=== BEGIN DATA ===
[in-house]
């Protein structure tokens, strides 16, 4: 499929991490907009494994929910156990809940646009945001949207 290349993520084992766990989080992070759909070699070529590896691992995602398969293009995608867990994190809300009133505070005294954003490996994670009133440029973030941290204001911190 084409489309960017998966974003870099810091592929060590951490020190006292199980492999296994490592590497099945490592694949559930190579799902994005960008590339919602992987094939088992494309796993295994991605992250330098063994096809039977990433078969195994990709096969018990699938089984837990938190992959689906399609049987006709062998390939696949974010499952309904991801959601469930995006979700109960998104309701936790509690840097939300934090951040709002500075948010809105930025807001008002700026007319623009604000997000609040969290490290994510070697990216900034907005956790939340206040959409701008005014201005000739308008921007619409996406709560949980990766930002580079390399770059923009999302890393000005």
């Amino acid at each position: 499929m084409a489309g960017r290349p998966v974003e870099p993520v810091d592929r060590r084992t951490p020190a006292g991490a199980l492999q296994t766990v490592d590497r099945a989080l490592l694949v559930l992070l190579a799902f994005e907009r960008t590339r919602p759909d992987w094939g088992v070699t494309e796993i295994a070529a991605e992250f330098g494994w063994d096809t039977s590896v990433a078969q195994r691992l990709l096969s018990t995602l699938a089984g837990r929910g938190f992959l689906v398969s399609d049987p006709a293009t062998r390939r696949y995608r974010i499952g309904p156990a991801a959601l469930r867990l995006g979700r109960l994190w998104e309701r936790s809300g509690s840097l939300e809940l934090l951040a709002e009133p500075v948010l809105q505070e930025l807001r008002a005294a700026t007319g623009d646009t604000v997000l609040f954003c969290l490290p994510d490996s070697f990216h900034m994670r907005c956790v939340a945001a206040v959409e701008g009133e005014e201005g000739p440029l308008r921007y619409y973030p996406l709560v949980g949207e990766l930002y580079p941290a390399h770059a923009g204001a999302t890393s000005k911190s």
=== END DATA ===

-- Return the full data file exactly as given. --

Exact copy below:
[in-house]
């Protein structure tokens, strides 16, 4: 499929991490907009494994929910156990809940646009945001949207 290349993520084992766990989080992070759909070699070529590896691992995602398969293009995608867990994190809300009133505070005294954003490996994670009133440029973030941290204001911190 084409489309960017998966974003870099810091592929060590951490020190006292199980492999296994490592590497099945490592694949559930190579799902994005960008590339919602992987094939088992494309796993295994991605992250330098063994096809039977990433078969195994990709096969018990699938089984837990938190992959689906399609049987006709062998390939696949974010499952309904991801959601469930995006979700109960998104309701936790509690840097939300934090951040709002500075948010809105930025807001008002700026007319623009604000997000609040969290490290994510070697990216900034907005956790939340206040959409701008005014201005000739308008921007619409996406709560949980990766930002580079390399770059923009999302890393000005």
């Amino acid at each position: 499929m084409a489309g960017r290349p998966v974003e870099p993520v810091d592929r060590r084992t951490p020190a006292g991490a199980l492999q296994t766990v490592d590497r099945a989080l490592l694949v559930l992070l190579a799902f994005e907009r960008t590339r919602p759909d992987w094939g088992v070699t494309e796993i295994a070529a991605e992250f330098g494994w063994d096809t039977s590896v990433a078969q195994r691992l990709l096969s018990t995602l699938a089984g837990r929910g938190f992959l689906v398969s399609d049987p006709a293009t062998r390939r696949y995608r974010i499952g309904p156990a991801a959601l469930r867990l995006g979700r109960l994190w998104e309701r936790s809300g509690s840097l939300e809940l934090l951040a709002e009133p500075v948010l809105q505070e930025l807001r008002a005294a700026t007319g623009d646009t604000v997000l609040f954003c969290l490290p994510d490996s070697f990216h900034m994670r907005c956790v939340a945001a206040v959409e701008g009133e005014e201005g000739p440029l308008r921007y619409y973030p996406l709560v949980g949207e990766l930002y580079p941290a390399h770059a923009g204001a999302t890393s000005k911190s």